The Challenge for Copyrighted Music
Though centralized music databases are vulnerable to hacking and attacks, the bigger threat to licensed music is independent piracy. Piracy services can set up their own servers, building networks that copy and distribute music illegally. The network of data-moving cables that makes up the internet has no way of accounting for this type of activity.
This centralized query-and-serve system that makes up the internet is flawed in terms of accounting, and the blockchain is a new data distribution and serving system that has the potential to change everything.
The blockchain is a fundamentally different data storage and distribution design. Its first important application was with bitcoin, and it's what makes cryptocurrency unique and valuable.
The idea with blockchain technology is to distribute data to a network of server-like "nodes," which are located across the globe. In the case of bitcoin, these nodes store information about who has which bitcoin. Each bitcoin has a unique ID, and no person can steal a bitcoin because the information about ownership is distributed across a number of nodes. If a thief hopes to claim a bitcoin unit as her own, the blockchain will reject such a claim, as the network has no record of a transfer of ownership from the coin's source to the thief. Only when a legitimate transaction is initiated by the giver of bitcoin does the blockchain document and record the transfer of ownership, copying the record to a number of nodes.
This is a powerful monetary accounting system, but it represents just one small application of this powerful technology.
The Blockchain Network for PROs
More generally, a blockchain network of nodes could deliver information in the same way that it transfers the cryptographic information associated with a bitcoin. As it does so, such a blockchain can provide an indelible record of every instance of music sharing.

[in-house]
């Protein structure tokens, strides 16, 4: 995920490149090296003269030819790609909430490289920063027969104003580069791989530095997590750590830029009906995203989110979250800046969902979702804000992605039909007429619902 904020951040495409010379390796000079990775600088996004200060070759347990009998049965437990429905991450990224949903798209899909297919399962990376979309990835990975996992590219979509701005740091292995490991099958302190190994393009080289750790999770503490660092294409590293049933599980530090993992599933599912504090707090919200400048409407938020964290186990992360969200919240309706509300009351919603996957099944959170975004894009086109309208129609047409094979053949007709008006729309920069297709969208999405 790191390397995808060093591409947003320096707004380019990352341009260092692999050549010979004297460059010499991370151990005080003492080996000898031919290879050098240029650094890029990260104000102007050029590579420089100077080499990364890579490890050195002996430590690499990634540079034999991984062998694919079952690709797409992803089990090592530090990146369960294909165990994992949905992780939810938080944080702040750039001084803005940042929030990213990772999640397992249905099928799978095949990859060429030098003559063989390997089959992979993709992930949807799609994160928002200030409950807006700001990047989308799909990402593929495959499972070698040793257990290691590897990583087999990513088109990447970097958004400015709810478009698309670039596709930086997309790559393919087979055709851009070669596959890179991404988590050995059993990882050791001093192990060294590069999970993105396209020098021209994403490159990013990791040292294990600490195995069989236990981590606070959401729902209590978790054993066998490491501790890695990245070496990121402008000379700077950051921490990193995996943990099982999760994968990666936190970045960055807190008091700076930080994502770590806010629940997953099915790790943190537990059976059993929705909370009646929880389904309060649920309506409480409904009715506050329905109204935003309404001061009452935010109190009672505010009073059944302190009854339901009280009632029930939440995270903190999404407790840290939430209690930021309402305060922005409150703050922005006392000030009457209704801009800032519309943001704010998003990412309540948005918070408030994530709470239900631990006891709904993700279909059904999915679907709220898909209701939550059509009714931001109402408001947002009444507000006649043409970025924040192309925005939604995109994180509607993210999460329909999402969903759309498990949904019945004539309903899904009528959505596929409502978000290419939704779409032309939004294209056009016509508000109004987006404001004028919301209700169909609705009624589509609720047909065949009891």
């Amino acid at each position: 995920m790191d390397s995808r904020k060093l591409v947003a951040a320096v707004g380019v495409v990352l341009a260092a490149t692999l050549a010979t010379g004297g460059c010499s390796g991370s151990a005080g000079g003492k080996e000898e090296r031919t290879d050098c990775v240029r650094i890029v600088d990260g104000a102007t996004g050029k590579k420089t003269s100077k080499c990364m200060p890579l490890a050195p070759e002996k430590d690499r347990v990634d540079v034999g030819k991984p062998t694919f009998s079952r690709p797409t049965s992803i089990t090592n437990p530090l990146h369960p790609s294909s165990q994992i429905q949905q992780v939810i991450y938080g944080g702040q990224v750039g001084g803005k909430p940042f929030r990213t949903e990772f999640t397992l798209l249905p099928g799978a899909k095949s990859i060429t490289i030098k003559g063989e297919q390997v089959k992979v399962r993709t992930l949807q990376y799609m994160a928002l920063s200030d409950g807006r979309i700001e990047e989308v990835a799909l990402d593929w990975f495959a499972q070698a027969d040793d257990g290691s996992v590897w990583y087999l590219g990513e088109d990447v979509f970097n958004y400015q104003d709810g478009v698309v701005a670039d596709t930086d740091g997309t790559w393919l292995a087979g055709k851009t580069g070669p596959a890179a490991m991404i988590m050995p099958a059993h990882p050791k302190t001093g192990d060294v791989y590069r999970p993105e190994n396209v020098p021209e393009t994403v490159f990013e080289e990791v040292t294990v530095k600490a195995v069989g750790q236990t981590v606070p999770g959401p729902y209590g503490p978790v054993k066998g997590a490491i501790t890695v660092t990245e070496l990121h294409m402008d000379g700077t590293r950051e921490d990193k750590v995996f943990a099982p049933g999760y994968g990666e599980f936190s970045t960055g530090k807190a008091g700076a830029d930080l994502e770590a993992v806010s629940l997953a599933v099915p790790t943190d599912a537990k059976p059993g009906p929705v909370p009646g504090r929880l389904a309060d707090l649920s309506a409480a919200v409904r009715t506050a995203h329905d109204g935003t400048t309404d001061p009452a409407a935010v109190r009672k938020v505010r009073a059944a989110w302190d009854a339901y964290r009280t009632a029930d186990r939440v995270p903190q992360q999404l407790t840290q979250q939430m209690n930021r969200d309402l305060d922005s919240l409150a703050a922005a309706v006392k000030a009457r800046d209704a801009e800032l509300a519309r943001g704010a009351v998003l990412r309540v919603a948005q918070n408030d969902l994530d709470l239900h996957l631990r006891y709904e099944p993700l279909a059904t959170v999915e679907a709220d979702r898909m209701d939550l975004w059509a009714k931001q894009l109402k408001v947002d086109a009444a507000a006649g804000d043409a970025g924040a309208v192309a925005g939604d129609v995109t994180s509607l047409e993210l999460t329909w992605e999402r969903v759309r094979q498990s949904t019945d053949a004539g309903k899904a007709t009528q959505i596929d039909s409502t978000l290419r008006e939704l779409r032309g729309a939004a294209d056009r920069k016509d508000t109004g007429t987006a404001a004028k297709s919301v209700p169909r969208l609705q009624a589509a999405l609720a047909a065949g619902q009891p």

Not only could PROs gain a much more accurate record of music proliferation activity. In a joint project between ASCAP, SACEM, and PRS for Music, developers are hoping to "speed up licensing, reduce errors and reduce costs" associated with the complicated process of royalty matching.
Along the way, such technology could act as a model for other copyright and intellectual property industries who are looking for ways to improve the royalty tracking and distribution process.
Robert Ashcroft of PRS for Music, while commenting about the joint PRO blockchain project, elaborates:
"Blockchain and distributed ledger technologies are opening up a world of new opportunities for all industries to address long-standing challenges. The digital market requires real-time reporting on behalf of multiple stakeholders across the world. If blockchain can help us achieve this, it will unlock opportunities for developers of new digital applications, increase accuracy of royalty payments and release value for rightsholders."
This exciting new technology promises accountability for all internet users and a new way to defend the rights of artists worldwide.
Though it is exciting, it's important to note that the technology still appears far from ubiquity. There are a few companies working to build blockchain networks for general information distribution, but all of these projects will take years to reach completion and widespread adoption.
The internet has proven itself a threat to artists' rights, but it looks like the technology has finally come full circle and offered hope to intellectual property owners in every sector. Keep an eye out for advances in blockchain and distributed ledger technology, as it will be a game-changer.